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The Philippines is taking its territorial dispute with China to an international tribunal, raising the stakes in the political standoff among several countries with overlapping claims in the resource-rich South China Sea.
“The Philippines has exhausted almost all political and diplomatic avenues for a peaceful negotiated settlement of its maritime disputes with China,” Foreign Affairs Secretary Albert Del Rosario said Tuesday, adding that the two countries have been expressing their views to each other since 1995 in an attempt to settle the dispute.
“To this day, a solution is still elusive,” Mr. Del Rosario said. He said the Foreign-Affairs Department summoned Chinese Ambassador Ma KeqingTuesday and informed him that Manila is asking an international arbitration tribunal — provided for under the 1982 United Nations Convention on the Law of the Sea — to declare that China’s South China Sea claims are “unlawful” under the convention. The Philippines hopes the tribunal will “achieve a peaceful and durable solution to the dispute,” Mr. Del Rosario said.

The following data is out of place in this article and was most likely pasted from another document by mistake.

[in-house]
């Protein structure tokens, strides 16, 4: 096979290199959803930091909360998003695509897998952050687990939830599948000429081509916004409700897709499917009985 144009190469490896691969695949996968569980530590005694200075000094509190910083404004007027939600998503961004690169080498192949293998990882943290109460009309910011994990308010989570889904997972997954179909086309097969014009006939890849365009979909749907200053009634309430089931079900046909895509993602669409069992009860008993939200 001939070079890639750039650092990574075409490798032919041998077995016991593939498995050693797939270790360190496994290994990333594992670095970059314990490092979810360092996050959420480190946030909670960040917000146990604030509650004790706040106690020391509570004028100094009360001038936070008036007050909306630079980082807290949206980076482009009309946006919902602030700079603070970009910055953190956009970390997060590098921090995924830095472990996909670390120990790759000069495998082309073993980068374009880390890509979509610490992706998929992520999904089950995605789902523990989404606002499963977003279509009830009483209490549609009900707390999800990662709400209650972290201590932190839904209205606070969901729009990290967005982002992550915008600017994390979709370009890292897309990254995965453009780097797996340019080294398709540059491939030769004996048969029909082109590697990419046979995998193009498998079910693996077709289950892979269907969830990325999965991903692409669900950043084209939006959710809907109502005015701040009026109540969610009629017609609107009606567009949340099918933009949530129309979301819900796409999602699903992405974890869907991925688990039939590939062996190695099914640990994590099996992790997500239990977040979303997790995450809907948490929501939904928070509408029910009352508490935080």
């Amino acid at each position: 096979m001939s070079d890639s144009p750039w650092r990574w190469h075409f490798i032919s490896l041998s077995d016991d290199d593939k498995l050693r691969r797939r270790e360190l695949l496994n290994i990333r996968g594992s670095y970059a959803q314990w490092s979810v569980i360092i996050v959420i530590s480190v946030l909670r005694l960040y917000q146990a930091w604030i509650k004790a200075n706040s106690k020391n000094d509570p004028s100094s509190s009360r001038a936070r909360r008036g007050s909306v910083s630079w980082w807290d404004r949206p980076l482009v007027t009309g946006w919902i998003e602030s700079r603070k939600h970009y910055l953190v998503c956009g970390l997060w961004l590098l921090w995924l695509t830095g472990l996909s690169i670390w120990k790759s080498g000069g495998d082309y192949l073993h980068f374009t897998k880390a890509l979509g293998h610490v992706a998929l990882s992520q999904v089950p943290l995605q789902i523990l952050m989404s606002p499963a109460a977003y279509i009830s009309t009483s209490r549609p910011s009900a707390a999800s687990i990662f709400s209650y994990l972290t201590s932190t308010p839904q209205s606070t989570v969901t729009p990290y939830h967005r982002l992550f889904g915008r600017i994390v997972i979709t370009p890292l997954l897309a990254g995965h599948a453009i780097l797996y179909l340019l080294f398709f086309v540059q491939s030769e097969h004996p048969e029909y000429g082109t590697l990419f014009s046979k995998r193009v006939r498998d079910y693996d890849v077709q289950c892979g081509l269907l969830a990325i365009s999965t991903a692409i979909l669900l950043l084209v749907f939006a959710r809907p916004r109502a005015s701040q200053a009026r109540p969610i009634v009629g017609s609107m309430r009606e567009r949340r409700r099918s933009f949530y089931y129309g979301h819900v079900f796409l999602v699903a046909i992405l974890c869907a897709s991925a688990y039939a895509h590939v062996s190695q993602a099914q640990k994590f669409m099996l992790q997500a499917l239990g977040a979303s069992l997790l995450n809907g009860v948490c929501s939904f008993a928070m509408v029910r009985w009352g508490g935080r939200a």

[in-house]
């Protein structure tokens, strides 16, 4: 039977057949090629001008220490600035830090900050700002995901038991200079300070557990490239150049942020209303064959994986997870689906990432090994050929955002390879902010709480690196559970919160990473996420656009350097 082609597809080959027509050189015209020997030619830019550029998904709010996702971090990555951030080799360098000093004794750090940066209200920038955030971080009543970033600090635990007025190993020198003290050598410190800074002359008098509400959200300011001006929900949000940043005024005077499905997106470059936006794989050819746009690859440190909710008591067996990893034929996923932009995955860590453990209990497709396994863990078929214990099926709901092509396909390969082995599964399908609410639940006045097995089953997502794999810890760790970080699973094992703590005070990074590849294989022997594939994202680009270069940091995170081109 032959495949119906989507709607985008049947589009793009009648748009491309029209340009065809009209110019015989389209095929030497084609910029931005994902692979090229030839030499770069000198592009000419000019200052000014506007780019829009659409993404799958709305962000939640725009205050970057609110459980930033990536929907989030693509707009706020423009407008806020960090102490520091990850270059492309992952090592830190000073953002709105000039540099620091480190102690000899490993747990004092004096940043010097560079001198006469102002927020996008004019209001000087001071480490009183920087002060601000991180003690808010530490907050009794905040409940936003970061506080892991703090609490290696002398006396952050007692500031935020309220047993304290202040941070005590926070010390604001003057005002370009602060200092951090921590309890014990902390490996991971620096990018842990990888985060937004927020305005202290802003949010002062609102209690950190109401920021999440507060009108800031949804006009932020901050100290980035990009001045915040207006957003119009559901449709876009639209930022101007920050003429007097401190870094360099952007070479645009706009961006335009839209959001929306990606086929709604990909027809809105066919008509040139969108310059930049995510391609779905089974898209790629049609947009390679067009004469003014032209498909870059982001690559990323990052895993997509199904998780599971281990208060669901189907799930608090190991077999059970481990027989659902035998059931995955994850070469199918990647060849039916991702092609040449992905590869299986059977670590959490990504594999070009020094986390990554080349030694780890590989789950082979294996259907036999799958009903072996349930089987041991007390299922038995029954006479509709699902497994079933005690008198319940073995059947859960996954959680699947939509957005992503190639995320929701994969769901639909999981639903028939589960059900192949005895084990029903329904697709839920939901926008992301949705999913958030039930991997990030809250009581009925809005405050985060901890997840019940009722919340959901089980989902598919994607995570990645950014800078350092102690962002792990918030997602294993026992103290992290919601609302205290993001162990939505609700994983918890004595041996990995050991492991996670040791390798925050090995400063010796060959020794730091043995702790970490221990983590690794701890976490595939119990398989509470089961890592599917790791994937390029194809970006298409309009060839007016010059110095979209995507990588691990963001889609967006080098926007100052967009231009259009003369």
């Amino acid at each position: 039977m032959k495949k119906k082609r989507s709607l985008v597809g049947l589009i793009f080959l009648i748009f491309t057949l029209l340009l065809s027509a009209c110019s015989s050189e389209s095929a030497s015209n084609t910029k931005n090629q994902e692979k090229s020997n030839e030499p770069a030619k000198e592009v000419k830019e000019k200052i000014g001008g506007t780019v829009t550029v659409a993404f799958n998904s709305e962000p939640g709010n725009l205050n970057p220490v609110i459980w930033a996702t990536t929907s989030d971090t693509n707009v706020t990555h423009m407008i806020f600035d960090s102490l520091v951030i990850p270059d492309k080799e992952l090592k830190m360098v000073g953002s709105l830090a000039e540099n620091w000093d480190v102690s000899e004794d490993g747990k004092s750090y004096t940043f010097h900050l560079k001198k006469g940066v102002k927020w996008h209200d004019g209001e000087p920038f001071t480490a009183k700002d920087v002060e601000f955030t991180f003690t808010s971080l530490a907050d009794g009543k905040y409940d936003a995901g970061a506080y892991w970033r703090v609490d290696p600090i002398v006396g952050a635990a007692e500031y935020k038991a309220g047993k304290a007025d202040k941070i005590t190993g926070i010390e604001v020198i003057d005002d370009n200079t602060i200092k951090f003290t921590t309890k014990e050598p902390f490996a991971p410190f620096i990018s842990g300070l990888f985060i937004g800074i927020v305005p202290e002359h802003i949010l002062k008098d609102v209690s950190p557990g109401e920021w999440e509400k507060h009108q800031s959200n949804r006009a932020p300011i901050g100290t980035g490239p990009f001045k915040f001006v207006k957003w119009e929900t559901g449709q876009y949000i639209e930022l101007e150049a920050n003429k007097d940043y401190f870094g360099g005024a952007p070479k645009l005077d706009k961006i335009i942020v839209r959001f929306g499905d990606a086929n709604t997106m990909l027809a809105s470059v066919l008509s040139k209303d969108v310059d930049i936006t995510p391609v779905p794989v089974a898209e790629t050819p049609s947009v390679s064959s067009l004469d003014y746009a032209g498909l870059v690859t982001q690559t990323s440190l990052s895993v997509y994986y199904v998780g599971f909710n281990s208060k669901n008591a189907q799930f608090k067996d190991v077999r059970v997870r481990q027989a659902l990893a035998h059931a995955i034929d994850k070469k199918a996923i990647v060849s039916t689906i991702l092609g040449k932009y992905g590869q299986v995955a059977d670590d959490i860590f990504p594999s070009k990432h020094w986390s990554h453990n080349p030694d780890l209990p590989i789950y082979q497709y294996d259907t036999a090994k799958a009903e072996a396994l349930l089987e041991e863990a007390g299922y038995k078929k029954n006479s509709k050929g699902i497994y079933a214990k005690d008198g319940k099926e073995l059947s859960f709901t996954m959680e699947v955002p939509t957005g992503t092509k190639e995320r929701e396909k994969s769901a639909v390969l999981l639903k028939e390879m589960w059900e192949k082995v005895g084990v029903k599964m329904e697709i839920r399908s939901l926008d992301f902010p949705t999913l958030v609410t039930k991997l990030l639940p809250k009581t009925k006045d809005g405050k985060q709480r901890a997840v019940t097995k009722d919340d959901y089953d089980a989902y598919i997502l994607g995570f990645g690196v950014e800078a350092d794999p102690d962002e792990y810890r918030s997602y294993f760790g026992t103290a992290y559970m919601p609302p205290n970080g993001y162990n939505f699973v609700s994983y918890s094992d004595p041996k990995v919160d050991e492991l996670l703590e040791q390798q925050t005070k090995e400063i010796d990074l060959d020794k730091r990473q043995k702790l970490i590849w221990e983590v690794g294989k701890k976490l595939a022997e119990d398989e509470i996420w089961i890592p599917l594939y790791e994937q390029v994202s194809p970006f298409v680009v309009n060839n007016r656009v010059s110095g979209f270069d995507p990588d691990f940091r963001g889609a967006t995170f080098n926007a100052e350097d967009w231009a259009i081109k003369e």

Beijing’s embassy in Manila responded, saying China “has indisputable sovereignty over the islands in the South China Sea and its adjacent waters.”
“The Chinese side strongly holds the disputes on the South China Sea should be settled by parties concerned through negotiations,” it said.
A spokesman for China’s Foreign Ministry didn’t have an immediate comment Tuesday night.
Beijing is becoming increasingly assertive in its claims over swaths of the South China Sea.
In recent years China has built and occupied structures on reefs that are part of the Philippines’ continental shelf. In February, two Chinese vessels blocked a Philippine ship conducting a seismic survey in the disputed area.
Rhea Sandique-Carlos,Josephine Cuneta Copyright (c) 2013, Dow Jones & Company, Inc.
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